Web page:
Tilly and the Buttons has a jacket pattern made by converting from a top, this one for confident beginners.
The Nora oversize top has drop shoulders.
The supplement pattern shows how to convert it to a robe-jacket.

These are some knits wardrobe patterns which include this style of jacket, such as :
Butterick 6495.
McCall’s 8163, designed by Nancy Zieman.

Advanced beginner patterns

May be a more challenging.
There can be slight differences in the width of the neckband, the relative proportions of sleeves and body lengths and widths, which you may feel makes some versions look more ‘you’ or more elegant/ stylish than others.
I find it fascinating to see what a difference these small style tweaks can make.
Which of these makes you ♥️ : Look no further 😀

Only a few designs have a front overlap, but they may be more useful makes for colder weather.

Some of these patterns have fold-back neckbands. You may be able to get this effect yourself by doubling the width of the neckband. But in woven fabric that may not lie well around the back of the neck. In which case you may need to use knit fabric, or cut a woven neckband on the bias.

Some of these designs may even be appropriate for wearing to look professional. Make one in pin-striped wool !

These are in alphabetic order of pattern company name. Most are download pdf patterns.

The Assembly Line Wrap jacket, raglan sleeves, front overlap. The front band is not cut separately, there’s a tutorial on how to sew it.

Closet Core patterns Veronik robe has overlap, square set flared sleeves.

The Common Stitch robe-jacket pattern is free from Peppermint magazine. CB pleat, some front overlap, very dropped shoulders and flat set sleeves.

Helen’s Closet Moss jacket has back yoke, flat set sleeves, choice of front bands, body and sleeve lengths.

In the Folds Whitlow robe, raglan sleeves, front overlap, the photos are textured woven fabrics not knits.

Named Clothing Lahja gown, front overlap.

PaperCut patterns Juno jacket, Luna jacket. Both say they’re intermediate in difficulty, but Luna is easier, see line diagrams.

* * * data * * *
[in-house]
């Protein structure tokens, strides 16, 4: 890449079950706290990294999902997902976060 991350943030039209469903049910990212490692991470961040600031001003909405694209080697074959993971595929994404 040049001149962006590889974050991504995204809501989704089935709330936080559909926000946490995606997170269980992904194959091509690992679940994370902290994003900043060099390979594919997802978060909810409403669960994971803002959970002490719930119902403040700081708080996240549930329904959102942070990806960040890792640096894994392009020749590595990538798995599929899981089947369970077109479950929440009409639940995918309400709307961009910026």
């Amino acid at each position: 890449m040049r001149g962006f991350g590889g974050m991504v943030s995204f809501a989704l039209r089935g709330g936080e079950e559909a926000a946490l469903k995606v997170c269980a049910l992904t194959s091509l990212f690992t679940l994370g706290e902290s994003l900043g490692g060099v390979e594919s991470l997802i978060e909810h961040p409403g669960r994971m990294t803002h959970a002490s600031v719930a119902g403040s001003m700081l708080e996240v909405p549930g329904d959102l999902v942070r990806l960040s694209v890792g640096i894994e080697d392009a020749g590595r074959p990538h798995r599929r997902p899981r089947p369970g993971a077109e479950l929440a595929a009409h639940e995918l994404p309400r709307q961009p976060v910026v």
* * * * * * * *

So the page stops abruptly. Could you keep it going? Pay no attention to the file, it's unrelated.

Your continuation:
Ready to Sew Pekka jacket, lined (with video), self-quilted or pre-quilted fabric options. This includes two widths of neckband.
The Ready to Sew Jasper jacket is lined so also a little more difficult, with photo sew-along.

Sewing Workshop Ikina jacket (piping trim optional).

Tessuti Tokyo jacket, cut-on sleeves.

Wardrobe By Me Wrap jacket, woven, knit, or pre-quilted fabric, front overlap, options for shawl collar and vest.

Examples of more difficult styles

The Fit for Art Tabula Rasa jacket has a different armhole, which is much easier to sew than it looks. There are many associated patterns which include the pattern pieces needed to make other styles, such as closed front jackets.

This Overlap pattern by Dhurata Davies is slightly more difficult, as it does not have a full length neckband.

I have an example of a more difficult pattern in which the end of the neckband is inserted in the front. But it’s out of print, so I need to find another.

Special occasion wear
Well, actually you don’t need a special pattern, just special fabric to elevate a garment. (I have a lace one, admittedly bought !) But these are some Vogue Designer patterns :

Sandra Betzina, classic ‘kimono’ rectangles.

Kathryn Brenne‘s outfit pattern includes top and very wide leg pants.

This Zandra Rhodes dress does get an ‘Advanced’ difficulty rating ! (and uses much double-sided tape).
Also a Zandra Rhodes jumpsuit, this design said to be ‘Average’ in difficulty. Both are said to have ‘kimono’ sleeves.

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Some guides to adding interest with embellishment and patchwork techniques

Bon Temps from BMann by Bridget includes a version made from an old tablecloth. Think of this one-size pattern as an easy starting point for creativity rather than a perfectly drafted pattern and instructions.

The Book of Boro uses Japanese simple hand stitching embellishment.

McCall’s 7132 is ‘designed for you’ multi-fabric patchwork, unlined, back neck has facing not neckband.

Tropical Research has easy drop-shoulder jacket patterns which can be made from nearly any fabric and include quilt-it-yourself instructions. The Kimono cardigan has a neckband and link to video. (One thing which takes a bit of getting used to is he calls the wrong side of the fabric the left side.)

Koos van den Akker : Vogue 1493, an Advanced pattern with bias binding embellishment. I think the flowers are print fabric, the techniques used are more obvious in the line diagrams.

See also ‘Embellishment’ on the Techniques A-G page.
And ideas for making variations of simple jacket patterns at the end of this post.

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No shortage of possibilities to try.
Your favourite pattern source may include some I haven’t mentioned.
Have a look through and see which you like best. Which would you enjoy making and wearing ?
😀 👍 ♥️

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Other posts on specific easy-make garment styles :

Cut-on sleeve tops – group of five posts :
1. Patterns,
2A. Reasons to make a test garment.
2B. Making a test garment, and adjusting for fit and preferences.
2C. An example of a changed test garment, plus how to revise your pattern.
3. Sewing a cut-on sleeve top.

Peasant-style tops, with gathered neckline and raglan sleeves.
More easy tops.

Elastic-waist skirts.
Elastic-waist pants.